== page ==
Āhāryābhianaya of Aṅkiā Nāṭa uses props like bow-arrow for Rāma, sword for Rāvaṇa. Sudarśana cakra for Kṛṣṇa. Flowers are also used for the drama Pārijāta haraṇa. Villains and special characters like Garuḍa, Vāli, Mohini etc use masks (Mukha) made of bamboo, clay and hay. Masks vary from small to life-size and enhances the visual aspects of the drama. Mask-making is very different from what is mentioned in Nāṭyaśāstra; nevertheless, use of weapons (using props) and masks are encouraged in Nāṭyaśāstra.

In the author’s visit to the mask making Sattra in Majuli – Assam, she was fortunate to have met Sri Hem Chandra Goswami[18] and his younger brother. She learnt that the masks developed off-late have movable jaws to facilitate better breathing and dialogue delivery of the actors.

Masks of Pūtanī, Vāli, Sugrīva (worn by the author), Horse-demon Keśa, Mohini, Garuḍa


Stages of mask making


Near mask making Sattra/Samaguri Sattra, Majuli

To sum up, traces of Naṭyaśāstra are seen in this theatre form which was developed during the Neo-Vaisnavism period to promote Viśṇu Bhakti among commoners by Śaṅkaradeva and his successors. Aṅkiā Nāṭa and Sattra-s, have been the sources for the origin of desi dance form Sattriya of Assam. Thus, one can understand and witness even today, the extent of practical application of Naṭyaśāstra by the remote north-east artists belonging to tribal communities of India without having read about any of the śastrā-s!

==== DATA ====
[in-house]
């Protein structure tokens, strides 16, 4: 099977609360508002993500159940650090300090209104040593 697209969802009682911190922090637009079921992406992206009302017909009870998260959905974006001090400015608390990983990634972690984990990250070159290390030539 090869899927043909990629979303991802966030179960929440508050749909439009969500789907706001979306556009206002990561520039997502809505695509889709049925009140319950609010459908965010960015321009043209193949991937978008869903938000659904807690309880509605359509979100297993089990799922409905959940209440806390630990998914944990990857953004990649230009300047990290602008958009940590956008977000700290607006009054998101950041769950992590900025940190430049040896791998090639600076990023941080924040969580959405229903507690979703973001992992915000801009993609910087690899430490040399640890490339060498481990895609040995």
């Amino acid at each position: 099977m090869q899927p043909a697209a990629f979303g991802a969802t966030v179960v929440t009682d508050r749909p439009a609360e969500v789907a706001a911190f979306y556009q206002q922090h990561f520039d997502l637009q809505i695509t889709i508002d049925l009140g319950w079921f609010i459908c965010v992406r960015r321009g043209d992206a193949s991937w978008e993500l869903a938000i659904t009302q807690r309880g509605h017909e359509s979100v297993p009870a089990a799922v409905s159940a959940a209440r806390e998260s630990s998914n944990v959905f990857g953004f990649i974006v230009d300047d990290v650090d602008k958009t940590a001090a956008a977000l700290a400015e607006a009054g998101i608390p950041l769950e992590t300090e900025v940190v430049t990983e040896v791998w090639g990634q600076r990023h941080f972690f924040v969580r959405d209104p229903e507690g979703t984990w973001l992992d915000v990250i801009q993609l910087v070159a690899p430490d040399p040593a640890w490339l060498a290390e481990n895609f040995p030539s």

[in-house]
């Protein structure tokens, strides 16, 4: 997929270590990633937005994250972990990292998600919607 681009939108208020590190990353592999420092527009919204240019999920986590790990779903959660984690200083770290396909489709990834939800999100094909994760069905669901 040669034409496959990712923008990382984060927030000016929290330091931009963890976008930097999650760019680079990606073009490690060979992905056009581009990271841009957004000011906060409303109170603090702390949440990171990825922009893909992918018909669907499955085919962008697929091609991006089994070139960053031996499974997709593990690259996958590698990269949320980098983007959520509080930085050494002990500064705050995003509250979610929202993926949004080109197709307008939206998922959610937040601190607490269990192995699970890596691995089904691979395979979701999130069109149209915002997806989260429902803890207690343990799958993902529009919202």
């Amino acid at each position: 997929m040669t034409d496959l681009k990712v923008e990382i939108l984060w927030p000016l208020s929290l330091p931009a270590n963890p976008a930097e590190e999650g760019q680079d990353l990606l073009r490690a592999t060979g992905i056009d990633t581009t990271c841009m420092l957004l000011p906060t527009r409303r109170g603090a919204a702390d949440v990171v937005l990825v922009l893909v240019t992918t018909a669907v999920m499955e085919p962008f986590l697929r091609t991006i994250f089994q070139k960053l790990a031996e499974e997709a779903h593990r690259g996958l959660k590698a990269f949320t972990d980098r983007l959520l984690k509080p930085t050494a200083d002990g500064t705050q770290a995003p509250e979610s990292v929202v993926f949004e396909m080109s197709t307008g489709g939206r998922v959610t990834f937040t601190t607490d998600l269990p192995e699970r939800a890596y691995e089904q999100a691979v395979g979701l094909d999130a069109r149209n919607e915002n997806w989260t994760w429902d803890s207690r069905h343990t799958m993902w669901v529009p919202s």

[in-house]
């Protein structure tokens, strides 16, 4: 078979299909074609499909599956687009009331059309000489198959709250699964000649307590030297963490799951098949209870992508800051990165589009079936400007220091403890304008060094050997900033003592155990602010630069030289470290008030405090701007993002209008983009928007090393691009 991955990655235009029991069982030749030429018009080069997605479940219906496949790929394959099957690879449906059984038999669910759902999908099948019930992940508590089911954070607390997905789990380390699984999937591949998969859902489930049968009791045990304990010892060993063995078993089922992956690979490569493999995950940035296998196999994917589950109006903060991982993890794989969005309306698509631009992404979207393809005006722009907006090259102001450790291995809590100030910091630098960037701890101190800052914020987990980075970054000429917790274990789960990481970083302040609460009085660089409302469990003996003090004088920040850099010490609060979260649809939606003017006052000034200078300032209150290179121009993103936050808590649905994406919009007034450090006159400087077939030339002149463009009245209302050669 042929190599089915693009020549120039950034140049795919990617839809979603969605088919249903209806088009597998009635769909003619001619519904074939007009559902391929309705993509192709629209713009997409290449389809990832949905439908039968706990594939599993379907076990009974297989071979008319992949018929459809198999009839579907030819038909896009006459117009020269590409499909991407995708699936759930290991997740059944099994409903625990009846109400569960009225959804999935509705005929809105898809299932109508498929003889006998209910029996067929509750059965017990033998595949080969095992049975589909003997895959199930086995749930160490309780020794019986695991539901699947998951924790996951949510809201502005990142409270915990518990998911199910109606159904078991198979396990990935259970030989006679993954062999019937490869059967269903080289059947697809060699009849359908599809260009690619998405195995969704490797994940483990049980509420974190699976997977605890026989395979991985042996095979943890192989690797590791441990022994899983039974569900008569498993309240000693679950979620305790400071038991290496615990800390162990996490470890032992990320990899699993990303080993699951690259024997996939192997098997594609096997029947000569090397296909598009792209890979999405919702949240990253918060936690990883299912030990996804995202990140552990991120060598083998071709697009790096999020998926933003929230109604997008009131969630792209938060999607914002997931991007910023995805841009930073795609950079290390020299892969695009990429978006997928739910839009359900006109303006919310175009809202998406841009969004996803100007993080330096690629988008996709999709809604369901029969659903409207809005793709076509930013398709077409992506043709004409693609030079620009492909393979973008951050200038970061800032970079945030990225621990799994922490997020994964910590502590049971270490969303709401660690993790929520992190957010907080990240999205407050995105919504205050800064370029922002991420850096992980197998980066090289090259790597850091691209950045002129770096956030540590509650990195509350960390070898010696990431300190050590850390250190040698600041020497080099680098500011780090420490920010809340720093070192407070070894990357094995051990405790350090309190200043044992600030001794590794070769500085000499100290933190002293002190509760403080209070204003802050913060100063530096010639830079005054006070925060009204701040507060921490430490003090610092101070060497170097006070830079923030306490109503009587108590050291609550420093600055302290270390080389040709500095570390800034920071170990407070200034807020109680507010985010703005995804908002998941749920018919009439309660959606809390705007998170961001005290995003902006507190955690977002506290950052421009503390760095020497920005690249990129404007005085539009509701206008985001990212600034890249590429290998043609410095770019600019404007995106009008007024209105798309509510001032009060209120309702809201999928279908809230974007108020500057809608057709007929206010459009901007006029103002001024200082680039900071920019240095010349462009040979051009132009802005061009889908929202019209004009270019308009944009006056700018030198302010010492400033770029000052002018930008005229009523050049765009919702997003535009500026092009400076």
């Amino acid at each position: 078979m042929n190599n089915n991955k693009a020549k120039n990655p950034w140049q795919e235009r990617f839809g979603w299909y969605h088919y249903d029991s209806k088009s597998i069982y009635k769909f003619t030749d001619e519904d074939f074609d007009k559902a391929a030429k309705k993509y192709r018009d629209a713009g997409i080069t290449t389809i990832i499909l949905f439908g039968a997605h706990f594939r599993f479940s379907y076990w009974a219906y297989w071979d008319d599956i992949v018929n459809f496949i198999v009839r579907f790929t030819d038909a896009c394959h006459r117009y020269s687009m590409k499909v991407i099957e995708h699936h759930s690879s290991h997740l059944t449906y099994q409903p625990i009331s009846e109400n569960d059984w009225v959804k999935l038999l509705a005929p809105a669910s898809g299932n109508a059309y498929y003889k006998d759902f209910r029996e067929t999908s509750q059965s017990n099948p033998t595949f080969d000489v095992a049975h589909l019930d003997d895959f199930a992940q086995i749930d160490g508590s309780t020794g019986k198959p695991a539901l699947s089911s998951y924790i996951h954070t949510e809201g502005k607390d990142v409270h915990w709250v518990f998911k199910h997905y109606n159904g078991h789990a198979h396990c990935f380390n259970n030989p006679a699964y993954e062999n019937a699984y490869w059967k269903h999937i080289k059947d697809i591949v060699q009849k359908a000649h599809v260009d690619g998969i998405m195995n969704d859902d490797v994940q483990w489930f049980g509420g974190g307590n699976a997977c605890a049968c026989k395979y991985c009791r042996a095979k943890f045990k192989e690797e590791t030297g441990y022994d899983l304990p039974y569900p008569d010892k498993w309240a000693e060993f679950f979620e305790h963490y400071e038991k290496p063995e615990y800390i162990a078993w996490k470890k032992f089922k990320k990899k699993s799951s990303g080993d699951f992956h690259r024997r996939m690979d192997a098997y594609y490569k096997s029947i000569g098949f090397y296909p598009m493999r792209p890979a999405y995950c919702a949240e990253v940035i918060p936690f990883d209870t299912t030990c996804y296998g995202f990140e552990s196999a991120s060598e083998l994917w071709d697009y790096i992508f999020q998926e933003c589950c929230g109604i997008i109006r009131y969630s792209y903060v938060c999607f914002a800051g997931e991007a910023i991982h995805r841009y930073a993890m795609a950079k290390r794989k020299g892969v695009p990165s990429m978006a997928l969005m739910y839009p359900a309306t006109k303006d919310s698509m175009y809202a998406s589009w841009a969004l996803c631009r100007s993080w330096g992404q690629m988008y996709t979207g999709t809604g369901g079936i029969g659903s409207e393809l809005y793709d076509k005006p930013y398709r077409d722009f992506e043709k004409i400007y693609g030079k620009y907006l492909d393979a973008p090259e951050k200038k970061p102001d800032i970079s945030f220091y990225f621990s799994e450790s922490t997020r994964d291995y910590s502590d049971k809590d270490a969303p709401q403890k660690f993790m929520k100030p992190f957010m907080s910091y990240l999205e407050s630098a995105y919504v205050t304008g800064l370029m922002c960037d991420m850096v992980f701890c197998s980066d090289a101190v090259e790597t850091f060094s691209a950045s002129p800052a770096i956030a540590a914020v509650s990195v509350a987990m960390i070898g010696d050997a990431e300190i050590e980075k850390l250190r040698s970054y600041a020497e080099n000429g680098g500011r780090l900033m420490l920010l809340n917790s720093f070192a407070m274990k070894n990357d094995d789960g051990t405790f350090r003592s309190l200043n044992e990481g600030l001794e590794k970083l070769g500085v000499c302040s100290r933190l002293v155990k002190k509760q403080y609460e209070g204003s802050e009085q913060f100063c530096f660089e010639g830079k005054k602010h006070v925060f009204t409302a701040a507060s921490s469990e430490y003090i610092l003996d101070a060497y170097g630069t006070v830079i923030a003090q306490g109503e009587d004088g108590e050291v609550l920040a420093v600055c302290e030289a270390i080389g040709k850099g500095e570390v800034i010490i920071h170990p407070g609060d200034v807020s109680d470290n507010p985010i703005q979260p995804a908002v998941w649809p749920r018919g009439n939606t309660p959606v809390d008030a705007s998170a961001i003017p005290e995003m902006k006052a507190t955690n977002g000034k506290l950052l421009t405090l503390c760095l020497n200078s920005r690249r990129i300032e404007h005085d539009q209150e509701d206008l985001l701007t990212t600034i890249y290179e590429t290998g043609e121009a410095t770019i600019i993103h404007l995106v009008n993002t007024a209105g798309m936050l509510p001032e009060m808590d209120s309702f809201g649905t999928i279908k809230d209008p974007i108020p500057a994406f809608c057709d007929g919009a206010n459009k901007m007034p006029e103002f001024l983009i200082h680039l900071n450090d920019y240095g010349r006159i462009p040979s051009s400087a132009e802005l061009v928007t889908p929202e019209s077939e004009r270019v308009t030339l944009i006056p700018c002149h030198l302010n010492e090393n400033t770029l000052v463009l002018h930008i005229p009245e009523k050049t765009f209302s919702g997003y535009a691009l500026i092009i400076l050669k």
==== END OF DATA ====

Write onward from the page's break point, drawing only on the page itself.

[1] Same as Aṅka of Saṁkṛta

[2] similar to the Kūtambalaṁ of Kerala

[3] Śloka 80, Chapter 2

[4] https://majuliriverisland.wordpress.com/garmur-satra-majuli-island/

[5] Śloka 17, Chapter 5

[6] Śloka 17, Chapter 5

[7] Śloka 2, Chapter 11

[8] https://www.youtube.com/watch?v=fclytPcNTCM

[9] Equivalent to Pūrvaraṅga/ preliminaries of a play

[10] Citra Pūrvaraṅga involves continuous bodily movements (Aṅgahāra-s)


[12] Śloka 23, Chapter 5

[13] Śloka 24, Chapter 5

[14] Śloka 29, Chapter 5

[15] Śloka 135, Chapter 5

[16] https://www.indianetzone.com/18/the_ankiya_nat_assam.htm

[17] Śloka 2-3, chapter 12

[18] Sangeet Natak Academy winner for mask making



  1. Vatsyayan, Kapila. Traditional Indian Theatre : Multiple Streams. NATIONAL BOOK TRUST, INDIA. 2007
  2. YouTube video. https://youtu.be/fclytPcNTCM
  3. YouTube video. https://www.youtube.com/watch?v=0U4vrQYAGfY
  5. Ghosh, Manmohan. Nāṭyaśāstra. Chowkhamba Sanskrit Series Office Varanasi, 2012.
  6. Personal interview. Sri Hem Chandra Goswami and his younger brother. December 2022.

1 Response to Traces of Nāṭyaśāstra in Aṅkiā Nāṭa

  1. Shreyas Krrish

    Excellent work Seema KS, you are the best

    All the best for all your future endeavours.